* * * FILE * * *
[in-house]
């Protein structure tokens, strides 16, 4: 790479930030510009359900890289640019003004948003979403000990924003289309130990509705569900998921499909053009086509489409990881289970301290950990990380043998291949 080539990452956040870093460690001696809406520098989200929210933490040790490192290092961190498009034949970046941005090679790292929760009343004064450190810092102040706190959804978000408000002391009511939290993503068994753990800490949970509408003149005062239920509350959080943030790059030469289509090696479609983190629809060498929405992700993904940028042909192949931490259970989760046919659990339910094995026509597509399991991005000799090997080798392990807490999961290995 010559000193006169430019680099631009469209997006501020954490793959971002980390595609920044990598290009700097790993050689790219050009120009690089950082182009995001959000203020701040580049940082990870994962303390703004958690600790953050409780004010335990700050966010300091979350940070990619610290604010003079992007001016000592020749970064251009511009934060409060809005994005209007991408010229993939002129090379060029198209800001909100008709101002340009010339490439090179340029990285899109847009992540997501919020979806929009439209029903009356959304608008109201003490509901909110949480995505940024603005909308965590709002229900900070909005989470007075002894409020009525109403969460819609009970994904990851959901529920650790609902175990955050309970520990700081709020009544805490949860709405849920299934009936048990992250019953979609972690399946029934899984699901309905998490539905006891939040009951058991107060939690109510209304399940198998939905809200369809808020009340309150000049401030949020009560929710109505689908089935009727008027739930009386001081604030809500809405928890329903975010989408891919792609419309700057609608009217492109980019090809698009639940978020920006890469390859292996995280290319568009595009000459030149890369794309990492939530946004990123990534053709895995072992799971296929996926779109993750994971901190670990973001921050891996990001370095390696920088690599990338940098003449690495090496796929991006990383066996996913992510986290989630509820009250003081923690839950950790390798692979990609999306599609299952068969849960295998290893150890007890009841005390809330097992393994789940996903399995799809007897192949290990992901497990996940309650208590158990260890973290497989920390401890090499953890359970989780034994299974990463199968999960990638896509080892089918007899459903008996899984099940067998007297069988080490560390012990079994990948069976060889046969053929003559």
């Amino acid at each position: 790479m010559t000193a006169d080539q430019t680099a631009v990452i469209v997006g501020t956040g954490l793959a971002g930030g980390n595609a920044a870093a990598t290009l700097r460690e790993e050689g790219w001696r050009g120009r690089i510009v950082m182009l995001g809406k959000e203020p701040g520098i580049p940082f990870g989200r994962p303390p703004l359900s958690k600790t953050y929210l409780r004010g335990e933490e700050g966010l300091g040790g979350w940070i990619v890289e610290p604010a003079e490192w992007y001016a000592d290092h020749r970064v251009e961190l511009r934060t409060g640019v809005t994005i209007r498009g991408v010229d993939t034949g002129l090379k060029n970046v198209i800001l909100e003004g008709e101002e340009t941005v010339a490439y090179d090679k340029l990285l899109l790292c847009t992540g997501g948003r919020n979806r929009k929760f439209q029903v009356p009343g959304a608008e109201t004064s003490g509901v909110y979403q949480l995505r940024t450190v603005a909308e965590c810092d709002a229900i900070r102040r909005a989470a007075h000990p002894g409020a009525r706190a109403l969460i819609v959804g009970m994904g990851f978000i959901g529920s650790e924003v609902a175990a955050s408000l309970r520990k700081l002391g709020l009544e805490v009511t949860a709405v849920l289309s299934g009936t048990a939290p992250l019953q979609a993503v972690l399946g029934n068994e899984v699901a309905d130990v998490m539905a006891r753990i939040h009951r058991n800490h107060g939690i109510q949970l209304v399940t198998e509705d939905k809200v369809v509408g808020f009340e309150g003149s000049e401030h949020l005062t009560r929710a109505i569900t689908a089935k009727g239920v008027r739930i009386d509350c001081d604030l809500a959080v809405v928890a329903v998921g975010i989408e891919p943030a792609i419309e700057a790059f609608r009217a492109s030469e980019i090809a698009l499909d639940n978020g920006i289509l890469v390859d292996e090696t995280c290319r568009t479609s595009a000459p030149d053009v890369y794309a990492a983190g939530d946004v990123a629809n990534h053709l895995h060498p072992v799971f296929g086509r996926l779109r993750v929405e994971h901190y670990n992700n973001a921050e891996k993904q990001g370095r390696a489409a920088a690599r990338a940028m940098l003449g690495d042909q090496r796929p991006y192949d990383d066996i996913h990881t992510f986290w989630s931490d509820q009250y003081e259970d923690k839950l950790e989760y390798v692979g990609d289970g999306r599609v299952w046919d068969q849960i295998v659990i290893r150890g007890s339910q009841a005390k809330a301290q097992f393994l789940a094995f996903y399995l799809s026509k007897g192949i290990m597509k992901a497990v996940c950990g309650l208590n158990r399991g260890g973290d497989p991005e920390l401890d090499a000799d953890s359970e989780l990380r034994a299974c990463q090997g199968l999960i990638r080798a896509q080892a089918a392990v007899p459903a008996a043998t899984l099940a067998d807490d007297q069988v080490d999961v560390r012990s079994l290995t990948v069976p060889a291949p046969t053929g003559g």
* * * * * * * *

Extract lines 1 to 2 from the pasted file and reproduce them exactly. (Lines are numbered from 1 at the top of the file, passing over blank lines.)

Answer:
[in-house]
């Protein structure tokens, strides 16, 4: 790479930030510009359900890289640019003004948003979403000990924003289309130990509705569900998921499909053009086509489409990881289970301290950990990380043998291949 080539990452956040870093460690001696809406520098989200929210933490040790490192290092961190498009034949970046941005090679790292929760009343004064450190810092102040706190959804978000408000002391009511939290993503068994753990800490949970509408003149005062239920509350959080943030790059030469289509090696479609983190629809060498929405992700993904940028042909192949931490259970989760046919659990339910094995026509597509399991991005000799090997080798392990807490999961290995 010559000193006169430019680099631009469209997006501020954490793959971002980390595609920044990598290009700097790993050689790219050009120009690089950082182009995001959000203020701040580049940082990870994962303390703004958690600790953050409780004010335990700050966010300091979350940070990619610290604010003079992007001016000592020749970064251009511009934060409060809005994005209007991408010229993939002129090379060029198209800001909100008709101002340009010339490439090179340029990285899109847009992540997501919020979806929009439209029903009356959304608008109201003490509901909110949480995505940024603005909308965590709002229900900070909005989470007075002894409020009525109403969460819609009970994904990851959901529920650790609902175990955050309970520990700081709020009544805490949860709405849920299934009936048990992250019953979609972690399946029934899984699901309905998490539905006891939040009951058991107060939690109510209304399940198998939905809200369809808020009340309150000049401030949020009560929710109505689908089935009727008027739930009386001081604030809500809405928890329903975010989408891919792609419309700057609608009217492109980019090809698009639940978020920006890469390859292996995280290319568009595009000459030149890369794309990492939530946004990123990534053709895995072992799971296929996926779109993750994971901190670990973001921050891996990001370095390696920088690599990338940098003449690495090496796929991006990383066996996913992510986290989630509820009250003081923690839950950790390798692979990609999306599609299952068969849960295998290893150890007890009841005390809330097992393994789940996903399995799809007897192949290990992901497990996940309650208590158990260890973290497989920390401890090499953890359970989780034994299974990463199968999960990638896509080892089918007899459903008996899984099940067998007297069988080490560390012990079994990948069976060889046969053929003559």